It is the author’s opinion that with the possible exception of the mammals no group has as yet presented evidence of positive character that contradicts the view that germ cells as well as germinal material are distinct from the somatic from a very early period. In the mammals the situation is 11ot yet clear. It is worthy of note that the cases in which uncertainty or confusion exists are exactly those which have proven least satisfactory for cytological and accurate embryological studies. When favorable material is available there is general conformity to the expectations of those who would emphasize the importance of the germ plasm. These include cases of determinative cleavage where the germ—cell cycle has been followed in case after case, and also those which have yielded clear figures for chromosome studies.

If in addition the recent view be accepted that the chromatin of all cells represents the germ plasm and the cytoplasm the soma, as is now held by numbers of students, the history of the germ cells becomes a study of the specialization of chromatin and nuclei and that of the soma one of cytoplasmic specialization. The general problem of the germ-cell cycle is thus given its proper place as one of embryology, where it is of great interest, and it is no longer one of theoretical significance to geneticists.

B. THE INVERTEBRATES

In the invertebrates there are many forms in which no suchMuncertainty prevails as in the case of the vertebrates. There are two chief methods by which germ path is recognizable: 1.e., chromatin diminution and germ-cell determinants. There are of course many cases in which nothing is known of the development of the germ cells, but there are in several groups of the invertebrates cases in which the germ path (Keimbahn) has been-worked out in practical completeness. In the coelenterates primordial germ cells were found by Weismann, Kleinenberg, and others in a wandering condition early in the development of hydroids. The details of Weismann’s observations have been disputed by Hargitt, but his main contention is borne out that the germ cells are recognizable long before the sexual individuals appear. The case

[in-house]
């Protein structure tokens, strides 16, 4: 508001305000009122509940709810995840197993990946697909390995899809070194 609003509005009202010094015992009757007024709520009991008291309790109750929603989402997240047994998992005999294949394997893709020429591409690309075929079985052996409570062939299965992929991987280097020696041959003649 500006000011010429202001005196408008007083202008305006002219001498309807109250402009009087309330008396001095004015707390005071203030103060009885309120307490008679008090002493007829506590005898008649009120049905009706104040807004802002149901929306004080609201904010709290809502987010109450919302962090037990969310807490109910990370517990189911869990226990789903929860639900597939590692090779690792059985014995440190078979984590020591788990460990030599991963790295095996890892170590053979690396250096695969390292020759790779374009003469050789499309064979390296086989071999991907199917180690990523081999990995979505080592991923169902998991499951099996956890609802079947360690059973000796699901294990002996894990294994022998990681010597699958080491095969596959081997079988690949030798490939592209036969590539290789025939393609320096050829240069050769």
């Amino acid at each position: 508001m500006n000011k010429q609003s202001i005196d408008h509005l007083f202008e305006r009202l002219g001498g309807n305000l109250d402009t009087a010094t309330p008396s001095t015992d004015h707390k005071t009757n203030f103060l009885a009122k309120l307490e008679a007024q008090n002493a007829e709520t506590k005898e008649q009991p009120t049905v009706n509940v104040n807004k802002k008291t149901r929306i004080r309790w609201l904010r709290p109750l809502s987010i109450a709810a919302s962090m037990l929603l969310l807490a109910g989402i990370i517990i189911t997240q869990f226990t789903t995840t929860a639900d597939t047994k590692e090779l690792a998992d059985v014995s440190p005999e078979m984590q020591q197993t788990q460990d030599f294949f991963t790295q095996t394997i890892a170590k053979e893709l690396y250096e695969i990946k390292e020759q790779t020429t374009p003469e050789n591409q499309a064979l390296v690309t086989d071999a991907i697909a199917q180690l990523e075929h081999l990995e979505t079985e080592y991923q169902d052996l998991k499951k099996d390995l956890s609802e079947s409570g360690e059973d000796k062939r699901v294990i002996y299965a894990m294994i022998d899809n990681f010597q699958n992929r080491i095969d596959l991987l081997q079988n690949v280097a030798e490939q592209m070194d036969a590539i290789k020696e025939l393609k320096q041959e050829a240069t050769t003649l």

fiG. 184. The dexelopment of the germ cells of Sagilta. (After Elpatiewsky.)

A, fertilized egg showimz the “germ cell determinant,” B, 2-cell stage, germ cell determinant in one blastomere only; (‘, H—cell stage; D, szastrula with two primordial germ cells. '

t 2., germ cell determinant; p.b.. polar bodies; p.g.c.. primm'diul germ cells.

which has been of greatest interest from the standpoint of the history of the germ cells is that of Ascaris megalocephala as brilliantly worked out in great detail by Boveri. In Ascaris (see Chapter IV, Section 3) the first cleavage division results in two blastomeres, one of which is purely a somatic cell while the other is a stem cell. The history of each 'rm«: INVERTEBRATES 277

fiG 185 Early stages In the development of Cyclops fuscus (After Amma)

A, first cleavage nucleus, 13, (laughter nuelex reconstructed with the ectosomes or germ cell determrnants 1n one blastomere only, 0, second elenvage dnmon wrth the germ cell determmants agmn l1m1ted to one blmtomere, D, l()-cell stage All the blustomeres m the

restmg condltmn except the stem cell, E, gastrula In whlch two pnmordral germ cells are to be dlstmgulshed from the endoderm cells. 278 THE ORIGIN AND DEVELOPMENT OF GERM CELLS

of these cells has been fully described by Boveri. They are distinguishable by means of a process known as chromatin diminution, part of the chromatin (the thick ends of the chromosomes) of the somatic cell being cast from the nucleus into the cytoplasm, because of which process the


fiG. 186 A, longitudinal section through an oocyte of M iastor americami. (After Hegncr )

n c , nurse chamber, g v . germinal vesicle, p Pl , pole plusm, f ep , follicular epithelium B, later stage of same in which somatic cells are beginning to form and blastoderm and the two pl'll‘flB.!’y germ cells containing the pole plasm are already cut of?


somatic nuclei in subsequent cell generations are both lighter in color and smaller than the germ cells. All the chromatin of the stem cell is retained in this second division, but of the daughter blastomeres produced from it, one undergoes the diminution process while the other divides directly in the regular manner and becomes again a stem cell. Of the products of its division the same relation holds, for the process is repeated four times. Thus, at the end of the fourth cleavage there are fifteen somatic cells (which will give rise only to somatic cells ordinarily) and one cell which is the primoridal germ cell and the ancestor of all the germ cells. At the next division this divides again

Fm. 187. Continuation of fig. 186. A, similar stage of eight germ cells, blastoderm complete; B, sagittal section through embryo with eight germ cells near the end of the tail fold.

and the two cells thus produced give rise later on in the interior of the embryo to all its sex cells.

In Sagitta, Elpatiewsky recognized in the fertilized egg a structure, called a “germ-cell determinant,” which does not divide with the egg. (fig. 184.) The blastomere containing it becomes a stem cell. In the fifth division the stem cell produces a somatic cell and a primordial germ cell. 280 THE ORIGIN AND DEVELOPMENT OF GERM CELLS